Why We're Excited: Winners of the third annual Tiny Desk Contest last spring, Tank and the Bangas' many members have spent the past year winning over the rest of the world. The band's brassily kinetic, genre-smashing energy absolutely must be witnessed live, but "Quick" shows that it's possible to contain Tank and the Bangas' immense allure on a recording, too.

SXSW Schedule:

Hometown: Brooklyn, New York

Genre: Chamber Pop

Why We're Excited: Gracie Coates sings ominously but brightens the proceedings with soft, buoyant piano parts; Rachel Ruggles, for her part, plays swooping, hypnotic lines on the violin. It's a particular sound — at once sunny and dark, sad and sweet, gentle and intense. In "Only a Child," Gracie and Rachel place lives of anxiety and conflict in simple, refreshing context.

SXSW Schedule:

Hometown: Seattle, Washington

Genre: Rock

Why We're Excited: Thunderpussy's chugging, blustery, feel-good stomp would really liven up the playlist at your old classic-rock station — that is, if its music had been made many years ago, by a band that wasn't called "Thunderpussy." As it is, it's an enormously appealing, sweat-flinging throwback that still finds a way to sound fresh.

SXSW Schedule:

Hometown: London, England

Genre: Jazz

Why We're Excited: Ezra Collective keeps one foot planted in traditional jazz but lets the other wander far and wide, bringing back rhythmic traces of hip-hop and Afrobeat. On the new Juan Pablo: The Philosopher EP, Ezra Collective sounds alternately taut and spacey in tunes that don't stay in one place long, let alone recede into the background.

SXSW Schedule:

Hometown: Seattle, Washington

Genre: Rock

Why We're Excited: "Syml" is the Welsh word for "simple," which should provide a sense of the aesthetic at work in SYML's "Where's My Love." Brian Fennell writes straightforwardly heartwarming, sweetly engaging folk-pop songs, softening each with a voice that embodies comfort and kindness.

SXSW Schedule:

Hometown: Brooklyn, New York

Genre: Americana

Why We're Excited: Buck Meek is best known as the lead guitarist and cofounder of Big Thief, but he's also got a nice, low-key side gig going as a solo artist. On his own, he rambles and twangs through conversational, countrified, vividly detailed stories of wanderers, lost souls and dreamers.

SXSW Schedule:

Hometown: New York, New York

Genre: Rock

Hometown: Henderson, Nevada

Genre: Bedroom Pop

Why We're Excited: Nick Rattigan sings and plays drums in the surf-rock band Surf Curse, but he's been doing more and more with the solo bedroom pop songs he writes under the name Current Joys. Propelled by sinewy guitar lines and sweeping synths, songs like "Fear" — from a new, self-directed "visual album" titled A Different Age — reflect on the underbelly of modern life without resorting to self-pity.

SXSW Schedule:

Haley Heynderickx's songs have a way of sneaking up on you: They start out spare, animated by a lone voice or a subtly snaky guitar line, only to billow out into something strange, beautiful, bracingly intense or some combination thereof.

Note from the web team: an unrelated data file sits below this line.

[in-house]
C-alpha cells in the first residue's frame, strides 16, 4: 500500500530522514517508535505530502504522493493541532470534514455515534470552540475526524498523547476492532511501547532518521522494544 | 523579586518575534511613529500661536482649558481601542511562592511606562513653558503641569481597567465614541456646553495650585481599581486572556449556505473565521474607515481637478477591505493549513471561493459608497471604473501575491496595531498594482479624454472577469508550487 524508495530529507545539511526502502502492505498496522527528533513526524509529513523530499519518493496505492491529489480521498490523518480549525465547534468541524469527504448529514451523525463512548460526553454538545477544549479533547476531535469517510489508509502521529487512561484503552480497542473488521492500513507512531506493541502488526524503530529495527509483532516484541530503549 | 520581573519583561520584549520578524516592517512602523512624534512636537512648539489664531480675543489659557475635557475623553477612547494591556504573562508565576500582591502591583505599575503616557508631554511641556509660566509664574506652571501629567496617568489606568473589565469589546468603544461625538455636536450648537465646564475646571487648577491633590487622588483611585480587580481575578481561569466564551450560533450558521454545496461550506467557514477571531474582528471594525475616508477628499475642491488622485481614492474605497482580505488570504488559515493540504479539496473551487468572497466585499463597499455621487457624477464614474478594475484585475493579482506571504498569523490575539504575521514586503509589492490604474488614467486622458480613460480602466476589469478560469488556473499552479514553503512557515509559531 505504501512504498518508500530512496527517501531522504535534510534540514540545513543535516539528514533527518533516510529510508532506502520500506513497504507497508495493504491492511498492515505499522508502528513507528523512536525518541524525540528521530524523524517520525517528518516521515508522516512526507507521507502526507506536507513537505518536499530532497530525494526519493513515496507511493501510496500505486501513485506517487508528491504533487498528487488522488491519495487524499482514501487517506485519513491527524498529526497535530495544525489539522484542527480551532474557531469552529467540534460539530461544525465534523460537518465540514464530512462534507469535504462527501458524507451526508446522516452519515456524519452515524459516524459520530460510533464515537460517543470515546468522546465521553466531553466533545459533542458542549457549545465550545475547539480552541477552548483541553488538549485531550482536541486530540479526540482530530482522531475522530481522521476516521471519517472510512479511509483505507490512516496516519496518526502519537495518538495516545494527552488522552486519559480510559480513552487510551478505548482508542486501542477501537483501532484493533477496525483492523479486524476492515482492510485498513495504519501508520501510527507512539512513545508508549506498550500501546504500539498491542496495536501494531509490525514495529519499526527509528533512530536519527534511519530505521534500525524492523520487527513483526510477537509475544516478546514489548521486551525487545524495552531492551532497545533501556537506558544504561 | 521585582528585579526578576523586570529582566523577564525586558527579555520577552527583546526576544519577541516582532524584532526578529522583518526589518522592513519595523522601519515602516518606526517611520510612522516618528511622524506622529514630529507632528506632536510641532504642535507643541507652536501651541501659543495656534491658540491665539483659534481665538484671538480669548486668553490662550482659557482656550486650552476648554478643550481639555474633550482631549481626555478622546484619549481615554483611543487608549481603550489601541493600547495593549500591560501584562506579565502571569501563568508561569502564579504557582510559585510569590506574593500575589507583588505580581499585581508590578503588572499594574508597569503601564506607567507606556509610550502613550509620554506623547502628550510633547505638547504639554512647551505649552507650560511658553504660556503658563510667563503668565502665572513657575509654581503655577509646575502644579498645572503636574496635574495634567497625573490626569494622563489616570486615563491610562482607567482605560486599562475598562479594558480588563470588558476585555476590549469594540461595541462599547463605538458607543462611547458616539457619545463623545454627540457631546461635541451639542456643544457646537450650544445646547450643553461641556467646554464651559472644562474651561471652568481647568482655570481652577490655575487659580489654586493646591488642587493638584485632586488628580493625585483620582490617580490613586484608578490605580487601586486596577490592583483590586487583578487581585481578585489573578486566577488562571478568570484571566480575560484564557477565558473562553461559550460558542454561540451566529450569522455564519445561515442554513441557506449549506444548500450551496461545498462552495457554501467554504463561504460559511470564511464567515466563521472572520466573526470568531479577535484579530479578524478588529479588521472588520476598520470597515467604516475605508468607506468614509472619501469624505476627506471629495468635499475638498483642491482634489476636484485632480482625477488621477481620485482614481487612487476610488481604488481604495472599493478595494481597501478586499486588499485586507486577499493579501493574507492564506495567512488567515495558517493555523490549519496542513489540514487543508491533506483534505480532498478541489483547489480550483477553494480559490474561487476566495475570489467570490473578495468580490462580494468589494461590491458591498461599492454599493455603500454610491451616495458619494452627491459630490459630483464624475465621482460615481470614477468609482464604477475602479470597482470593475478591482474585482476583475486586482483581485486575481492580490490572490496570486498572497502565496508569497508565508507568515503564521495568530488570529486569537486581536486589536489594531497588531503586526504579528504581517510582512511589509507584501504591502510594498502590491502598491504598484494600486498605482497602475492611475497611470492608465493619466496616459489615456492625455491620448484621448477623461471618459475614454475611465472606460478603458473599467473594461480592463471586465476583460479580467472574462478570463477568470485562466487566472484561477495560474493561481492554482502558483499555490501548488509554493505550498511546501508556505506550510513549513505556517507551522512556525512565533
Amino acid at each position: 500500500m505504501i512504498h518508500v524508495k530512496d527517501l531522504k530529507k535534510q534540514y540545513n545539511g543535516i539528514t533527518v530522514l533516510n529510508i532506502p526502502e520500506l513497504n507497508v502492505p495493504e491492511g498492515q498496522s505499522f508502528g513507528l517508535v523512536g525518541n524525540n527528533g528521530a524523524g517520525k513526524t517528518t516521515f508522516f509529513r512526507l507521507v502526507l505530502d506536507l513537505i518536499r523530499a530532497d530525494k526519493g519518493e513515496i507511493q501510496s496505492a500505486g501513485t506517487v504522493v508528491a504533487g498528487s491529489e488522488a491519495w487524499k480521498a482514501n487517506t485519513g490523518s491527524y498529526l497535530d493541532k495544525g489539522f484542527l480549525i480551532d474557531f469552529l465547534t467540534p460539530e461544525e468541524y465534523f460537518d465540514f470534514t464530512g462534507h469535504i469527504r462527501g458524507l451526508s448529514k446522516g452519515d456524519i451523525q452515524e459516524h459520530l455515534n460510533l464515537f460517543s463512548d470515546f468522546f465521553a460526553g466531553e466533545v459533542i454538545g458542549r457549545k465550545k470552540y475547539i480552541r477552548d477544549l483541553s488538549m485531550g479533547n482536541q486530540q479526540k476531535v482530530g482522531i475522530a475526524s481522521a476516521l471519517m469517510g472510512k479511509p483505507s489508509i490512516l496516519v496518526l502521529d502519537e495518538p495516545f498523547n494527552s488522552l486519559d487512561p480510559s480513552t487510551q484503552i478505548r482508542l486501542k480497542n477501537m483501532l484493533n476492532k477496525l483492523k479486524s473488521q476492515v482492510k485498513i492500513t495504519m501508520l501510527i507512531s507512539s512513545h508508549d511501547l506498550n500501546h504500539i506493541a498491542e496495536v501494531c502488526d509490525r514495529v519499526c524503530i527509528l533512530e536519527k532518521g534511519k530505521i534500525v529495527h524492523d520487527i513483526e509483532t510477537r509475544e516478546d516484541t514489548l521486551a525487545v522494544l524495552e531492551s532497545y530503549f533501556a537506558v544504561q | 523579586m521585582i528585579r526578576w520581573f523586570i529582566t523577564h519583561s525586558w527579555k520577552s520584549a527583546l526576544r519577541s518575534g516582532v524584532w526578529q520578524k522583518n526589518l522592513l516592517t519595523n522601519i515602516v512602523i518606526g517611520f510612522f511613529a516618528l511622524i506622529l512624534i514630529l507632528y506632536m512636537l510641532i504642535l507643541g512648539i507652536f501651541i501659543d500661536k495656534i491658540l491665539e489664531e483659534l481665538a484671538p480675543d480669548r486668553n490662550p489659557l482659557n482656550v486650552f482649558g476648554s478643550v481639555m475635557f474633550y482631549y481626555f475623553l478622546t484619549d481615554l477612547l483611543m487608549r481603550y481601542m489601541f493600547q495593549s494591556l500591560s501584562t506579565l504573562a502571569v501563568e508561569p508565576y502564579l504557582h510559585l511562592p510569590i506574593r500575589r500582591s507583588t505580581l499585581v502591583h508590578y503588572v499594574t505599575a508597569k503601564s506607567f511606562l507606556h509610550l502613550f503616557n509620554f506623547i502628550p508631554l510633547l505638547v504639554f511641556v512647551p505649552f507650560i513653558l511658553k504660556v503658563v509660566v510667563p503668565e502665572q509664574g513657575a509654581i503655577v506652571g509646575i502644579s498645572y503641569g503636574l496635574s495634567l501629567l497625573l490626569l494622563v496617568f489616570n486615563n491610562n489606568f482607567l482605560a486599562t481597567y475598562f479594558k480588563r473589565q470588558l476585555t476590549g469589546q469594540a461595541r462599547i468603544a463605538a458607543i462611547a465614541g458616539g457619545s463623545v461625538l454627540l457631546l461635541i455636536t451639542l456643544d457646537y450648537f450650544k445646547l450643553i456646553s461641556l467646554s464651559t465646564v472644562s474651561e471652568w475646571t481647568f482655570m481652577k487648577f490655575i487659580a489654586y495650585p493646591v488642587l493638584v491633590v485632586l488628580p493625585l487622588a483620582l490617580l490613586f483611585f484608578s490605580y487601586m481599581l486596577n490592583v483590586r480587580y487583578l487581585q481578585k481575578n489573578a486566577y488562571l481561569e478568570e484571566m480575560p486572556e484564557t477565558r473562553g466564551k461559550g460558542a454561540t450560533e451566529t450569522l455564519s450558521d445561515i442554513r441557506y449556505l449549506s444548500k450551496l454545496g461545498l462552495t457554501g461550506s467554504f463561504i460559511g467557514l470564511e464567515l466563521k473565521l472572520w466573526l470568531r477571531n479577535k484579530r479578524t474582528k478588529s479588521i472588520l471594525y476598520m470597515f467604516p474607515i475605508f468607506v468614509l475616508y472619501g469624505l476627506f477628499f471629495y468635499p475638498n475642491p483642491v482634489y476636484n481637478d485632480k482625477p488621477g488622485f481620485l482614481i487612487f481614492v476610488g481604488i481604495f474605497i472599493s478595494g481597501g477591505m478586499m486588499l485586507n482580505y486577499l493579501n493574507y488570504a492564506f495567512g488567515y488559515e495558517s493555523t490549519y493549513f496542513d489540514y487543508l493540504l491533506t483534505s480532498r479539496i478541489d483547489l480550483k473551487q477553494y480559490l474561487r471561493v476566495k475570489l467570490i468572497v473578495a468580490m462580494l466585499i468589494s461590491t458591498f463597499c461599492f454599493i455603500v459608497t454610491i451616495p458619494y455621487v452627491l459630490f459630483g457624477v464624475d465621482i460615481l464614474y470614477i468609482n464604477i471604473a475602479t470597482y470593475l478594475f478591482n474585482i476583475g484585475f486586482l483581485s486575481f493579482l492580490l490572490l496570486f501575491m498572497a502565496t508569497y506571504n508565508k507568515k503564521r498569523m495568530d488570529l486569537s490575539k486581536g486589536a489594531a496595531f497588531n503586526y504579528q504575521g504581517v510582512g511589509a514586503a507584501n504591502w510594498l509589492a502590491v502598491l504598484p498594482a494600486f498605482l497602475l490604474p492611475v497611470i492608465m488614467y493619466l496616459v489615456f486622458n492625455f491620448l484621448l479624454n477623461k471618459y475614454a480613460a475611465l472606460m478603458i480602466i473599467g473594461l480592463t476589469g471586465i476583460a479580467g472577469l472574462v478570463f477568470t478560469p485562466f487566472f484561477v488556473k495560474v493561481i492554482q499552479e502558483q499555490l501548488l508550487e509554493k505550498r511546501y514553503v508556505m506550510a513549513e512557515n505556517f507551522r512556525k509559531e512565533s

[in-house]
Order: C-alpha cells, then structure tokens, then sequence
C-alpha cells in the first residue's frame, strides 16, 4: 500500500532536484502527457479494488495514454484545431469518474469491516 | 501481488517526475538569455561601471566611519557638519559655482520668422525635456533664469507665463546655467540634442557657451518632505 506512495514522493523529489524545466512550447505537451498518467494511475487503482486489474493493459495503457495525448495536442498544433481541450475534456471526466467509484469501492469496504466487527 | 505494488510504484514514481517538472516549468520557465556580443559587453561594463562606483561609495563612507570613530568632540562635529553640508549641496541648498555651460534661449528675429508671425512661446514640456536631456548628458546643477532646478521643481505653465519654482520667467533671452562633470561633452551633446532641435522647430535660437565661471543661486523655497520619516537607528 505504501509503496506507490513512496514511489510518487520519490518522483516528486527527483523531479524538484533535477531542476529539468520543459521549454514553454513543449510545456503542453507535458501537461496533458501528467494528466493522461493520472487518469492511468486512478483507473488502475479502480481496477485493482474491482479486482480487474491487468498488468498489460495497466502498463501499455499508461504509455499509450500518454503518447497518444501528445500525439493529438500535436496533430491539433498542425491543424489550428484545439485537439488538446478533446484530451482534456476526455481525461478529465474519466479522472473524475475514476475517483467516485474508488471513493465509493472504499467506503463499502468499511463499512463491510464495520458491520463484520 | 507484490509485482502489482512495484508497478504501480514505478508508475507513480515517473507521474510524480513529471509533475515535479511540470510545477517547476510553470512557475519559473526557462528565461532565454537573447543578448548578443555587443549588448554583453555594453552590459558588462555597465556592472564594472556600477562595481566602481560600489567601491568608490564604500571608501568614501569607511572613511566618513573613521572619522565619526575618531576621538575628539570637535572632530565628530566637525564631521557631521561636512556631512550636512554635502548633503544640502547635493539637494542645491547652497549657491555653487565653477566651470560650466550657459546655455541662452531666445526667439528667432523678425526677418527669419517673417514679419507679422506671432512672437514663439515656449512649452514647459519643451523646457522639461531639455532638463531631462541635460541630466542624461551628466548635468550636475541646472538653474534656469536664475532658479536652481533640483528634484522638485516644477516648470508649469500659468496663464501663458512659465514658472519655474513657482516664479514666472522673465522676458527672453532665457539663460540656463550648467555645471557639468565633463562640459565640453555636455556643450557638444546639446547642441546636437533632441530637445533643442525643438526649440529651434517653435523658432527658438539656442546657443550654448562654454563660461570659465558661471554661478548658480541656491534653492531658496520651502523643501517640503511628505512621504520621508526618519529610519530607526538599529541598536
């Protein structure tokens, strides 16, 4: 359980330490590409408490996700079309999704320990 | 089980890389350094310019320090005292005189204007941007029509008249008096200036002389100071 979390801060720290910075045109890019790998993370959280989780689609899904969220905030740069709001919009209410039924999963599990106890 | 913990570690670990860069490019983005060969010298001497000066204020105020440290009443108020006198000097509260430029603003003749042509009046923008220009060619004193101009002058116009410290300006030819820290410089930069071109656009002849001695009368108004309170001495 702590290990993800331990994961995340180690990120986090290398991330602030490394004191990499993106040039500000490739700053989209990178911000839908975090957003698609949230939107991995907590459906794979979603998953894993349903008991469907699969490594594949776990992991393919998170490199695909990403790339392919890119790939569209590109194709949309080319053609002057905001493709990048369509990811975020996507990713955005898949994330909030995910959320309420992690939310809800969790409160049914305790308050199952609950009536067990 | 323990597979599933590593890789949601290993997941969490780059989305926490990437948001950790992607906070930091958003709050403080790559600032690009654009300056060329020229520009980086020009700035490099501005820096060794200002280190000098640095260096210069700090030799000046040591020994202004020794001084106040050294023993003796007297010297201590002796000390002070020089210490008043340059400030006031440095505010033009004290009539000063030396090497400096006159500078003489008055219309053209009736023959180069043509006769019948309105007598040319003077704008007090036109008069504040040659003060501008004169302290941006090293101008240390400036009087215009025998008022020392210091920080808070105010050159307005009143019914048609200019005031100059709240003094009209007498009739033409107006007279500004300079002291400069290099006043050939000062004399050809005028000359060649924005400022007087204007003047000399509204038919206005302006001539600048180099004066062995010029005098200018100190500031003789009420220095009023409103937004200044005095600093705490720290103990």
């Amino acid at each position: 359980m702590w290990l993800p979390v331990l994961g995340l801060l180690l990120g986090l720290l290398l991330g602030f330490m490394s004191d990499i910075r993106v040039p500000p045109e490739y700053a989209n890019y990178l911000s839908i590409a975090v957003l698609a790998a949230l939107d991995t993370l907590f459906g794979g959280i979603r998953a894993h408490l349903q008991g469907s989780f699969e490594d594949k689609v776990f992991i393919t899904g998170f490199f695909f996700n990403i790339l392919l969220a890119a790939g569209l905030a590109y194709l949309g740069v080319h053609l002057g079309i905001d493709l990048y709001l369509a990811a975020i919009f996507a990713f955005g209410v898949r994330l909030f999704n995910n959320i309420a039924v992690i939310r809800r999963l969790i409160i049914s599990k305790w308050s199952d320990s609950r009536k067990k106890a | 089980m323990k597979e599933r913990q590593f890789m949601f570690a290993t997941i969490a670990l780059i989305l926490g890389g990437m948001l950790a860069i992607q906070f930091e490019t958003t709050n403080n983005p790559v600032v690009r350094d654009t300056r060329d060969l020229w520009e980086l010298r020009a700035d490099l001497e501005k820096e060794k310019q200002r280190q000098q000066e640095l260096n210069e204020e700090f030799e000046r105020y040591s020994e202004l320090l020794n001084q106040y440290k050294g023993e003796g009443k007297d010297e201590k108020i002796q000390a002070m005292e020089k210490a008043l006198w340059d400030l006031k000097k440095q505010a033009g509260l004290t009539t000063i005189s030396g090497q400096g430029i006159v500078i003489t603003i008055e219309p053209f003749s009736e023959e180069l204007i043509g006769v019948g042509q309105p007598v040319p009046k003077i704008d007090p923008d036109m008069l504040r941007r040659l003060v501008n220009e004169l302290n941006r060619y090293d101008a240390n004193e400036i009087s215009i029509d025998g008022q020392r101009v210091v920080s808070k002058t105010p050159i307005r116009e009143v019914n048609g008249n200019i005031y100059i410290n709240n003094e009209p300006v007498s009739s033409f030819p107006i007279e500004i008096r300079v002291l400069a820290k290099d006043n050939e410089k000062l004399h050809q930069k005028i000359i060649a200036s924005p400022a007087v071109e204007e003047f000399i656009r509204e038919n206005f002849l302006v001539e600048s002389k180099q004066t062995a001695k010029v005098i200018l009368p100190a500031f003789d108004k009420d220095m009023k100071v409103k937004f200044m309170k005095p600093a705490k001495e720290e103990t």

The trajectory of the night said it all. The 60th Grammy Awards opened Sunday with the promise of an explosive performance by apparent frontrunner Kendrick Lamar, punctuated by superstar cameos (U2, Dave Chappelle) and a heady cocktail of grit and visual imagination. The show closed with the completion of the least exciting possible sweep, as Bruno Mars — a gamely appealing pop star whose funky but lightweight jams peppered radio playlists all year — won Album Of The Year (for 24K Magic), Record Of The Year (for "24K Magic") and Song Of The Year (for "That's What I Like").

The Grammy Awards have many roles to play in the cultural conversation. Above all, they're a music-industry showcase and infomercial, stuffed with three and a half hours of live performances meant to spark social-media conversation — and, by extension, sales, streams and TV ratings. But they also function as a way to crown what you might call ambassadors: marketable standard-bearers the industry sees as its faces and future. Each year, the Grammys provide a window into how the music business wishes to see itself, which in turn makes each telecast a surprisingly useful snapshot.

Every year around this time, many of us on the All Songs Considered team — including Bob Boilen, Robin Hilton and me — each dredge through nearly 2,000 MP3s by bands playing the SXSW Music Festival in Austin, Texas, in search of great new discoveries. And every year, we wind up missing something. In pursuit of music by thousands of acts, hundreds slip past our radar altogether.

Note: NPR's First Listen audio comes down after the album is released. However, you can still listen with the Spotify or Apple Music playlist at the bottom of the page.

The last time bandleader Kim Deal, her sister Kelley Deal, bassist Josephine Wiggs and drummer Jim Macpherson got together to make a record, they recorded The Breeders' 1993 classic Last Splash, a wiry and infectious burst of sly invention and shambling joy. On March 2, at long last, that lineup returns with All Nerve, the first full-length Breeders album with any lineup since 2008.

[Note: In this discussion, I refer to Guardians Of The Galaxy, Vol. 2 as the third-highest-grossing movie of 2017, after Beauty And The Beast and Wonder Woman. We recorded this episode before the holidays, and Star Wars: The Last Jedi has since surpassed all three.]